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The Perihelion Of Planets In Our Solar System

Last updated: Thursday, June 08, 2023
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Perihelion refers to the point in the orbit of a planet or any celestial object where it is closest to the Sun. It is the opposite of aphelion, which is the point where the object is farthest from the Sun. Perihelion and aphelion are specific terms used to describe the positions of objects in elliptical orbits, such as planets in our solar system.

The term "perihelion" is derived from the Greek words "peri," meaning "near," and "helios," meaning "Sun." It signifies the closest approach of a planet or comet to the Sun during its orbital path. The distance between the planet and the Sun is at its minimum at perihelion.

The perihelion point is not fixed and varies depending on the planet's orbit. For example, in the case of Earth, it occurs around January 3rd each year. This is when Earth is closest to the Sun in its elliptical orbit, at a distance of about 147 million kilometers (91 million miles). The date of perihelion can change slightly due to factors such as gravitational interactions with other planets and the effects of Earth's axial precession.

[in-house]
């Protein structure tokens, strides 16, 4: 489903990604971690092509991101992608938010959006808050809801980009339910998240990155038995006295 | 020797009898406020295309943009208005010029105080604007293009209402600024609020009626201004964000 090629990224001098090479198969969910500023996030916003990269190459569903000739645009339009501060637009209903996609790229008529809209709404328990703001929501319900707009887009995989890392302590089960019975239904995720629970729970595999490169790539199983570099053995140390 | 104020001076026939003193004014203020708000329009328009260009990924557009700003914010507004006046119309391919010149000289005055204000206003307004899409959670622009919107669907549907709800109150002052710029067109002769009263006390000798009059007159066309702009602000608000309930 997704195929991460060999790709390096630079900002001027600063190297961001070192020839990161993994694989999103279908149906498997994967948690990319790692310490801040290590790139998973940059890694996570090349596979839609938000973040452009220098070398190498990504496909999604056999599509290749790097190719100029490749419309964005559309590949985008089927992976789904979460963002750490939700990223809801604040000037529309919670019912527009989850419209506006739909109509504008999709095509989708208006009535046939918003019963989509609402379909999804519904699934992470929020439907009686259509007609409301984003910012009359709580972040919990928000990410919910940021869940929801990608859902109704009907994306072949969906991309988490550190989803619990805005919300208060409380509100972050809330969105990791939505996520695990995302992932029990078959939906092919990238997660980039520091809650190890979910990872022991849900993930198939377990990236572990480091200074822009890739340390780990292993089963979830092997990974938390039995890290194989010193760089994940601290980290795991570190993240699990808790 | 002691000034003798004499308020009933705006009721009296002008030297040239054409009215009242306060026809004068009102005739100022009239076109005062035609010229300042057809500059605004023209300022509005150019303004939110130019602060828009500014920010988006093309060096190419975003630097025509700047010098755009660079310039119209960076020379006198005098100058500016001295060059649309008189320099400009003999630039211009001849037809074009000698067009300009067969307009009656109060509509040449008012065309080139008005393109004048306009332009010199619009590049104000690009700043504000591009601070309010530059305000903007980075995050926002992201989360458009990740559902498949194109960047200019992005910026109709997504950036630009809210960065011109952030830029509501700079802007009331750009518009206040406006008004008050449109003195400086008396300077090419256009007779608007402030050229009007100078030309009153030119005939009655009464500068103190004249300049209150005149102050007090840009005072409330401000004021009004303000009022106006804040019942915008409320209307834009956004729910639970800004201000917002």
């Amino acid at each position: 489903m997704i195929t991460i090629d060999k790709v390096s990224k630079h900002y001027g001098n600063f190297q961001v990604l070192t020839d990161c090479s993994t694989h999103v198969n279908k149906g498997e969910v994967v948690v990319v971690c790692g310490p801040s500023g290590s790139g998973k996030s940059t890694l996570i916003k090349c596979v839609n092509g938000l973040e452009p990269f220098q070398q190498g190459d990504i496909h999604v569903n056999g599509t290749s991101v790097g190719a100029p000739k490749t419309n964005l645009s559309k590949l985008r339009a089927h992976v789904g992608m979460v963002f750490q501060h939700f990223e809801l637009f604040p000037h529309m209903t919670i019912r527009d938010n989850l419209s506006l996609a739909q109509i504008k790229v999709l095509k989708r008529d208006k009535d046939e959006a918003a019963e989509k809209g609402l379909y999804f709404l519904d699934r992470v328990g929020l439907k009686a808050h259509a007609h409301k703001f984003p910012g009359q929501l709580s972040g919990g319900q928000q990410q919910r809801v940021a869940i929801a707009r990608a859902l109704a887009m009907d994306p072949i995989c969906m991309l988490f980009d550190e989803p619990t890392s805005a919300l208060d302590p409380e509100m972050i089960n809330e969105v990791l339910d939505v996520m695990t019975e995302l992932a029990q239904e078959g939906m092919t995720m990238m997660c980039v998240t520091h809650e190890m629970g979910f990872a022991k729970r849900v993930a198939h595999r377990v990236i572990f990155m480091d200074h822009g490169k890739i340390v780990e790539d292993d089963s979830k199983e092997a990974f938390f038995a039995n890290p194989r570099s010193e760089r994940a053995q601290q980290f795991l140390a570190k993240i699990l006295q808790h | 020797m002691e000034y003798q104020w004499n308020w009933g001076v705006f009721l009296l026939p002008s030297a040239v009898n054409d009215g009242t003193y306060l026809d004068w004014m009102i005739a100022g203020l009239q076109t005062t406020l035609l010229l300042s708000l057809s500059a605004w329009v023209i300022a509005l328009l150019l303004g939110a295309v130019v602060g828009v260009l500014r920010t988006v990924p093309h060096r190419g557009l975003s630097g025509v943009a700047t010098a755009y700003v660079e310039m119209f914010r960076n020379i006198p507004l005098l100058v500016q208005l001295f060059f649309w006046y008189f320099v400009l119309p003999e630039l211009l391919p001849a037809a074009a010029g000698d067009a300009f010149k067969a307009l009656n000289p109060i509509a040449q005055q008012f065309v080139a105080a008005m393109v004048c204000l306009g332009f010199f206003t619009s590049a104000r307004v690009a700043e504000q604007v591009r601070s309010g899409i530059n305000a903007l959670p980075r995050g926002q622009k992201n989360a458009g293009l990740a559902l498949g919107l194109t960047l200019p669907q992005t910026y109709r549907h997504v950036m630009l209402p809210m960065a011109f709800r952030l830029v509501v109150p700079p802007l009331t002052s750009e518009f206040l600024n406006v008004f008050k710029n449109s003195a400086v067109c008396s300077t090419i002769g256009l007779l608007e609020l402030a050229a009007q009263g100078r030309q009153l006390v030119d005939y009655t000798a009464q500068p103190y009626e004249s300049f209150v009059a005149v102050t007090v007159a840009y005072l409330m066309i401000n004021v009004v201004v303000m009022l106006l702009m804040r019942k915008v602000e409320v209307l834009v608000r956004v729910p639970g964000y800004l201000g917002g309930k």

Perihelion has important implications for the seasons on a planet. Despite being closer to the Sun during perihelion, the seasons are primarily determined by the tilt of a planet's axis. For Earth, it is the tilt of about 23.5 degrees that causes the changing seasons, not the distance from the Sun. In fact, Earth is actually farthest from the Sun during its Northern Hemisphere summer. Other planets with different axial tilts may experience different seasonal patterns due to their perihelion and aphelion distances.

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Click On The Pictures To See The 3D Models From NASA
Name \(10^6\)km \(10^6\) miles Ratio to Earth Value
Moon 0.363 0.226 0.00247
Mercury 46 28.6 0.313
Venus 107.5 66.8 0.731
Earth 147.1 91.4 1
Mars 206.7 128.4 1.41
Jupiter 740.6 460.2 5.04
Saturn 1357.6 843.5 9.23
Uranus 2732.7 1698 18.58
Pluto 4436.8 2756.9 30.16
Neptune 4471.1 2778.2 30.4
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Source: NASA

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